2. Its two main competitors will survive and prosper at the luxury end of the market. Royal Caribbean’s slightly less intensive use of onboard passenger space for instance will probably allow it to offer a premium service, but in a new world of lower-than-trend growth, I’d worry that premium cruising will struggle to push up its share of the market.
3. Last but by no means least I’d expect the big cruise giants to continue to target promotional low price offers designed to attract yet more mass market customers away from a conventional family holiday in Majorca. The push into families and younger people will intensify in the next few years and Carnival will ignore its lack of pricing power (common to all its peers) to push prices down to eliminate any new competition.
What to expect in the next few months
This month’s column is coming hot on the heels of the European summit. If we’re to believe the optimists, this star-studded event is supposed to be a make or break affair in which the Eurozone is finally stabilised amid a clamour of fiscal and monetary rectitude and integration.
Except of course nothing of the sort will happen and we’ll just limp into a long, cold summer with more panics and subsequent ‘all hands to the pump’ central banking brinkmanship.
Most institutional investors are utterly bored of all this uncertainty and have started going to longer lunches to avoid making any big bets, leaving most business leaders wondering what on earth might happen next.
Luckily those hard working hedge fund types are still tethered to their plush desks in Mayfair, making over-sized bets on what might happen in the second half of the year.
Fortunately for the laymen and women of this world, investment banking economists and strategists closely follow these trades and here’s a quick round up of what are probably the main ‘consensus’ trades.
· Sterling will continue to increase in value relative to the Euro with options pricing suggesting a new target of 1.30 by the end of the summer.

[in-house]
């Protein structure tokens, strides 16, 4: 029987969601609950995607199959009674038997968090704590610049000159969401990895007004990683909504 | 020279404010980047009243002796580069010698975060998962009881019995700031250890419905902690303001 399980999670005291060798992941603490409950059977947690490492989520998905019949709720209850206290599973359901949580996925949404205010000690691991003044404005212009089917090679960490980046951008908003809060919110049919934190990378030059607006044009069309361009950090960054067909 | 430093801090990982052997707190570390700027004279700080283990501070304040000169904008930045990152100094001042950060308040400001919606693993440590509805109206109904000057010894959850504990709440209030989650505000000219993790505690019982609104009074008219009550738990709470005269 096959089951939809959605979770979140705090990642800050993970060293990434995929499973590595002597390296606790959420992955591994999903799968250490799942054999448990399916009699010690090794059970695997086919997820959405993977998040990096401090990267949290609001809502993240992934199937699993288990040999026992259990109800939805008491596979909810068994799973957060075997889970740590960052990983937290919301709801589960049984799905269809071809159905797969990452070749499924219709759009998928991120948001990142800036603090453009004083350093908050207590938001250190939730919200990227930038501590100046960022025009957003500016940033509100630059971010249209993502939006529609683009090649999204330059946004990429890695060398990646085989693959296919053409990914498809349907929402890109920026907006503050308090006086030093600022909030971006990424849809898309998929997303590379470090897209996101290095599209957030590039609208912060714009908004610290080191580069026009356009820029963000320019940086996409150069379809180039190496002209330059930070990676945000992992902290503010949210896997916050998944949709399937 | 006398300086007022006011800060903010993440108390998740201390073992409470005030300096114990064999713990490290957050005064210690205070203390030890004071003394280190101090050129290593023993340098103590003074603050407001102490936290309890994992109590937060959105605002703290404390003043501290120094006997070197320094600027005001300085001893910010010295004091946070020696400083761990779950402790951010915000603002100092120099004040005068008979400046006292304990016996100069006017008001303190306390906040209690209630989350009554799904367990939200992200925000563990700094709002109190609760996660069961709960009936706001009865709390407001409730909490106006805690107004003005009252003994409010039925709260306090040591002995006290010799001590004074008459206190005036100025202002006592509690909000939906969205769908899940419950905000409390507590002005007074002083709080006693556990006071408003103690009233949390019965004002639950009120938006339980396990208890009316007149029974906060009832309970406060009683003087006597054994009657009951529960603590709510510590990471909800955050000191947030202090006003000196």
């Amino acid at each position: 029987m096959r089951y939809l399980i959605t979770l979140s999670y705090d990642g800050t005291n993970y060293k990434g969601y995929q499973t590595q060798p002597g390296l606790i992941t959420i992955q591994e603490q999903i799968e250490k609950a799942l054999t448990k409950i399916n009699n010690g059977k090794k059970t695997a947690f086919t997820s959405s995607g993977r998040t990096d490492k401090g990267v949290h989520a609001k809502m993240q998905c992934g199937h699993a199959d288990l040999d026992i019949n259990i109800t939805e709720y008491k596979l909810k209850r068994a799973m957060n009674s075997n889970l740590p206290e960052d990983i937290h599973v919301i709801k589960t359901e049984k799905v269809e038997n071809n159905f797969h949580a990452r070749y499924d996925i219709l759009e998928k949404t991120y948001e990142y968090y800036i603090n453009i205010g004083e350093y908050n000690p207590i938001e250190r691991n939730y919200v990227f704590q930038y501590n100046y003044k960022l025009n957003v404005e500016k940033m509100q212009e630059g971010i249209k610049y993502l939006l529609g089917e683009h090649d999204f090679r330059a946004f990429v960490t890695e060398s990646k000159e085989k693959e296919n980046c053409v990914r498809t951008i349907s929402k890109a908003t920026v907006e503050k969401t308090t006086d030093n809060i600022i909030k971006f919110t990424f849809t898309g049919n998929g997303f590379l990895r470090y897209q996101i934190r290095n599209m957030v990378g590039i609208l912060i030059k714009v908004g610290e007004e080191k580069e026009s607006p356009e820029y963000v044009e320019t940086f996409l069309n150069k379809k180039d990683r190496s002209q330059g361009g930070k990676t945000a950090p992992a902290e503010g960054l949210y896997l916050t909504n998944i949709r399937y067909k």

· There’s more unusual quantitative easing on its way – and Operation Twisting in the US, with the Fed buying huge amounts of mortgage debt and even more unconventional ‘assets’. But all this monetary priming is having a diminishing effect as the markets look to politicians to do something that might actually make a real difference.
· The dollar will also strengthen.
· Chinese growth will slow down but probably not collapse below 6%.
· Options that track futures markets for mainstream equities are pricing in a sharp fall in share prices and an increase in volatility – expect stockmarket wobbles through to November.
· Inflation will slow down sharply as some economies slip into deflation.
· German export demand and consumer spending will slow down sharply from September.
· Last but by no means least oil prices are currently slipping with futures pricing implying even further falls in the next few weeks. Crude Brent contracts for November 2012 look for prices at $90 with equivalent crude oil contracts at around $70.
The good news in these consensus trades is that consumer inflation is falling sharply and expected to carry on decreasing whilst wage inflation looks like its holding steady.
That twin process (falling oil prices and steady wages) is already helping to improve US household finances markedly but the UK consumer market probably won’t improve very much because of impending government spending cutbacks.